Finland took a landmark decision on Thursday to apply to join Nato.
Boris Johnson travelled to the country on Wednesday for talks as the country considered whether to join Europe’s security alliance.
With Helsinki on the brink of a major policy shift, the Standard looks at the impact of Finland joining Nato.
How could Finland join Nato?
Applying for membership of Nato would comprise of two steps, Iltalehti reported.
President Sauli Niinisto would first announce his approval for Finland to join followed by parliamentary groups giving their approval for the application.
There would be no subsequent vote in parliament but parliamentary leaders would express their groups’ decisions.
Adding new Nato members typically take months and the decision will need to be ratified by the alliance’s 30 members.
However, an anonymous Nato official told the Associated Press that the process could be expedited and completed in a “couple of weeks” as “these are not normal times”.
Why does Finland want to join?
Finland shares a 1,340km border with Russia and the two countries fought twice between 1939 and 1944.
Some 96,000 Finns, or 2.5 per cent of the population, died fighting the Russians in both conflicts, Reuters reported.
The country’s minister for European affairs Tytti Tuppurainen said the recent invasion of Ukraine had influenced policymaking in his government.
“It’s clear that everything has changed since Russia started the war in Ukraine,” he told Voice of America.
“What is the best way to ensure security of Finns and Finland? We are part of the West. And now you could see that this NATO membership is a sort of finalisation of our Western integration.”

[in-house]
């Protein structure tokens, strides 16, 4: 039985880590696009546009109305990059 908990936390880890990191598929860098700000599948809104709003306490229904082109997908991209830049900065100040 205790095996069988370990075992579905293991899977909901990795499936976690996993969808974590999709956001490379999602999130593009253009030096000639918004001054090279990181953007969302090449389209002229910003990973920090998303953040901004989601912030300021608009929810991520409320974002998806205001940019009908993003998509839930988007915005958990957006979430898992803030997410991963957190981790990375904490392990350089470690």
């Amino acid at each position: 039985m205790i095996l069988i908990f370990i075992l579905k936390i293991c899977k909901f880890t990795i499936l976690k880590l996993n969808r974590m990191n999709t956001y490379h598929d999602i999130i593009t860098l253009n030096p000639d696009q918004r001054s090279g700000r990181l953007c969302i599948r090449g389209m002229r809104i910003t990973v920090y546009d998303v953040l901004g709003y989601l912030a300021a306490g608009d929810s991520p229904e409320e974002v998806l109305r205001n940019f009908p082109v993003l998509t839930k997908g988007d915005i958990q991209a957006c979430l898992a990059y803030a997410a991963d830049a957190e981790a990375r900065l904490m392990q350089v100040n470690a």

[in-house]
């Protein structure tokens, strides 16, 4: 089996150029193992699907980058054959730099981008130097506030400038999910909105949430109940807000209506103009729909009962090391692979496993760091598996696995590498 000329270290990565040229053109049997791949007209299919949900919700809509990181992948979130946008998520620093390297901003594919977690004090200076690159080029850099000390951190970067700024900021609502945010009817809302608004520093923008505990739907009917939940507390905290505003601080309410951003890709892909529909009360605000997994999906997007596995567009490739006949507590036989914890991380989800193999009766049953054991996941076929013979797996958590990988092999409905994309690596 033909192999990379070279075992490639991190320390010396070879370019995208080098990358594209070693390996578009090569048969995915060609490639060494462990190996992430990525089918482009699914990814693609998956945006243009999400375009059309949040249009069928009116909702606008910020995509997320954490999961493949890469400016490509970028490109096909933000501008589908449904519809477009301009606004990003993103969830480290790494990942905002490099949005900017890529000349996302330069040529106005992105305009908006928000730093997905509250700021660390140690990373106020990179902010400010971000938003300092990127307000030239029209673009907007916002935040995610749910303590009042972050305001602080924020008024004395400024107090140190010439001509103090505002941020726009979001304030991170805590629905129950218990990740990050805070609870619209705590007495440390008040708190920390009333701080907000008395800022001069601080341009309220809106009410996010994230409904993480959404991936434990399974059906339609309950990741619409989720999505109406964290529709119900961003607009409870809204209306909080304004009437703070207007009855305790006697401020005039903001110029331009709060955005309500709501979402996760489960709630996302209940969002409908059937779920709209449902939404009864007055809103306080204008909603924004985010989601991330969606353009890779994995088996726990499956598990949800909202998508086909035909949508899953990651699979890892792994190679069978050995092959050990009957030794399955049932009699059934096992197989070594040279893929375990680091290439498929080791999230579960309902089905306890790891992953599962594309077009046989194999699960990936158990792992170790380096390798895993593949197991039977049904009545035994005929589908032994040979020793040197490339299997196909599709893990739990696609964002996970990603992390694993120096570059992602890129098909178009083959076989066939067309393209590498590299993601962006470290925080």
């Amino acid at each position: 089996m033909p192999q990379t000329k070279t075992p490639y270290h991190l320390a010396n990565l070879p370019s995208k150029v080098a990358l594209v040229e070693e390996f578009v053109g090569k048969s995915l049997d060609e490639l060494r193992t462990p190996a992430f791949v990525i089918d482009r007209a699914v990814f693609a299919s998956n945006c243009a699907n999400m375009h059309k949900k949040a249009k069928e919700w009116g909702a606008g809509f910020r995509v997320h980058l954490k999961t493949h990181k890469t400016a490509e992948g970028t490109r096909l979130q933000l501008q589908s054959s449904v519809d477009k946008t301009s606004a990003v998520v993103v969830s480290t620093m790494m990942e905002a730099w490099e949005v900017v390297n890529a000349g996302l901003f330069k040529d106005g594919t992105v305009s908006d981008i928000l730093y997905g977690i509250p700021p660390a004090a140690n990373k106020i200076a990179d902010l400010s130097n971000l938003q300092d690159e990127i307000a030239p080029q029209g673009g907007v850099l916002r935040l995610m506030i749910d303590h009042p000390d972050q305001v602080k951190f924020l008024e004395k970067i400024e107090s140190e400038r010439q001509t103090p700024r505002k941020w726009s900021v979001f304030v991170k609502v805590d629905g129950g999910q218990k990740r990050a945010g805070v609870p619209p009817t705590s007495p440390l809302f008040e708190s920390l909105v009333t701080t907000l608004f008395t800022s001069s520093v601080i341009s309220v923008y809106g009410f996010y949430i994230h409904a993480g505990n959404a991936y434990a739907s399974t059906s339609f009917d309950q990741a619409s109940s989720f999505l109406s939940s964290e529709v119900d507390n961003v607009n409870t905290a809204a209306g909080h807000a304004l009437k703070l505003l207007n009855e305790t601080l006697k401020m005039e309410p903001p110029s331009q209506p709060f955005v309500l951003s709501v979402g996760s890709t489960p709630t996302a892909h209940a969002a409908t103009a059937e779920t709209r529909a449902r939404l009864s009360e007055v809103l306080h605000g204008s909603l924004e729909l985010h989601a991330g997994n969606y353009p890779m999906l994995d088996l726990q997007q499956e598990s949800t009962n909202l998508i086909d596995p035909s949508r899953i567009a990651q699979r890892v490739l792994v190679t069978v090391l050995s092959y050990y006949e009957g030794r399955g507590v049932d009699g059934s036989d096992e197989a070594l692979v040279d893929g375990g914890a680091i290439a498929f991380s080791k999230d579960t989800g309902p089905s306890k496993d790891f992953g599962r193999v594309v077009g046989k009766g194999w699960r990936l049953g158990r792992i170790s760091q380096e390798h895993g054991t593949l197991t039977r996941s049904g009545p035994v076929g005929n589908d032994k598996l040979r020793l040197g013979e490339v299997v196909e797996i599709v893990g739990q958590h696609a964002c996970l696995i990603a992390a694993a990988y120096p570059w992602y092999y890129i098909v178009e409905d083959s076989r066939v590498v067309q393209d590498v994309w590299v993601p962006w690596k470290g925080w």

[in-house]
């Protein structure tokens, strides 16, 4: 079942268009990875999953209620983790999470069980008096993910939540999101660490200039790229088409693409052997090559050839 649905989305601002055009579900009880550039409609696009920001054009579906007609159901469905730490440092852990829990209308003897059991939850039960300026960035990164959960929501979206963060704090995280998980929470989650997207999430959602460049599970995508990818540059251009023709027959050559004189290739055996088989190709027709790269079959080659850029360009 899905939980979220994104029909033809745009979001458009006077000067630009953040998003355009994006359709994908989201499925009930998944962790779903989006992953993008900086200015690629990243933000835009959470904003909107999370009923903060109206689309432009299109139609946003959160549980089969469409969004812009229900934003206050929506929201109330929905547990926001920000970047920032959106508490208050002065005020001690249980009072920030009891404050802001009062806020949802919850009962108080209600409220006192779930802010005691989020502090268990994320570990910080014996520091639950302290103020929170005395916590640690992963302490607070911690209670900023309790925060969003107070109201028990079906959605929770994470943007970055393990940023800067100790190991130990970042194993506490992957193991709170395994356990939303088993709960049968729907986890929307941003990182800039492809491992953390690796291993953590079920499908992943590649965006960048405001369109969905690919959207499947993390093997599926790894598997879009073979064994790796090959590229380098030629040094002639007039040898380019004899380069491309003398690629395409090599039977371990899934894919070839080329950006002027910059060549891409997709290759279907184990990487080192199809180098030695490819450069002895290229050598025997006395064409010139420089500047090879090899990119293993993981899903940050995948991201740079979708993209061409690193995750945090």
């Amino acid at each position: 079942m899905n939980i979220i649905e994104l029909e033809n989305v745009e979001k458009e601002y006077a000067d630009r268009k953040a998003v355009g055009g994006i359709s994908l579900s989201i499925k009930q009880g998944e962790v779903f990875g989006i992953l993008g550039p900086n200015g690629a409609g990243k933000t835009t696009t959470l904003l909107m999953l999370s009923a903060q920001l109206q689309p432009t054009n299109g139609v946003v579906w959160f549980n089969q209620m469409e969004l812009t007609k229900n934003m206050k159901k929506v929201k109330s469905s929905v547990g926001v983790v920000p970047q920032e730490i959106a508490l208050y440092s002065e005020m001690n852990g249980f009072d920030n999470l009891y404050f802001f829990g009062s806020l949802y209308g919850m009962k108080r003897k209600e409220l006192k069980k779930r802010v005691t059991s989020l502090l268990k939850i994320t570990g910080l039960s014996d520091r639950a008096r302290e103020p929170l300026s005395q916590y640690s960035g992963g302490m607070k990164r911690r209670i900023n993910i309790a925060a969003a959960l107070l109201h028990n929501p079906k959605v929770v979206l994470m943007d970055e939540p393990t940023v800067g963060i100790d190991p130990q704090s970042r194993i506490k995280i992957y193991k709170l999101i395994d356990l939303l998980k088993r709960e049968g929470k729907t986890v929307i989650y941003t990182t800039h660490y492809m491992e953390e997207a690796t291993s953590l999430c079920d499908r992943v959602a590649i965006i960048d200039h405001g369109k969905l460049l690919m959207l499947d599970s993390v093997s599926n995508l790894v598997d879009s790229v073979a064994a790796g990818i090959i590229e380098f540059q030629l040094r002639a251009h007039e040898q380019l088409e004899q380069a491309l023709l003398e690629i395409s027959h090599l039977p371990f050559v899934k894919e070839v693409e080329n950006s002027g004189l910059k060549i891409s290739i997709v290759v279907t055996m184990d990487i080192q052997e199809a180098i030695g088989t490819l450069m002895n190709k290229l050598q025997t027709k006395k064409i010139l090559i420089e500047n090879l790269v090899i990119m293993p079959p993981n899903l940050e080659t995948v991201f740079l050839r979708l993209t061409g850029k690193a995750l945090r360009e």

The latest poll conducted by broadcaster YLE showed 76 per cent of Finns are now in favour of joining Nato.
What would be the potential impact?
The biggest impact would no doubt be felt in Stockholm where political leaders would feel compelled to begin an application for Sweden to join NATO.
Currently Sweden’s parliament is conducting a security policy review, including the pros and cons of Nato membership.
Results are due on May 13.
A parliamentary majority already exists in support of NATO membership in Sweden.
The country is unlikely to want to be the sole Nordic outsider should Finland join the alliance.
Denmark, Norway and Iceland joined the pact as founding members.
Recent polls show that 48 per cent of Swedes support joining Nato following Vladimir Putin’s invasion of Ukraine, Politico reported.
Defence analysts said Finland and Sweden have modern and competent armed forces that would significantly boost NATO’s capabilities in Northern Europe.
Finnish and Swedish forces train so often with NATO that they are essentially interoperable.
How could Russia react?
Dmitry Medvedev, the deputy head of Russia’s Security Council, said last month that the Kremlin would beef up its presence in the Baltic region were Finland and Sweden to join Nato.
Moscow has also raised the prospect of deploying nuclear weapons in the region.
Russia’s second biggest city St. Petersburg lies just 170 km from the border with Finland.
The Russian foreign ministry has warned “there will be serious military and political consequences” if both Sweden and Finland join NATO on March 12, according to Russian news agency Interfax.
However, defence analysts said any military action in Nordic countries appears unlikely given Moscow’s preoccupation with seizing eastern Ukraine.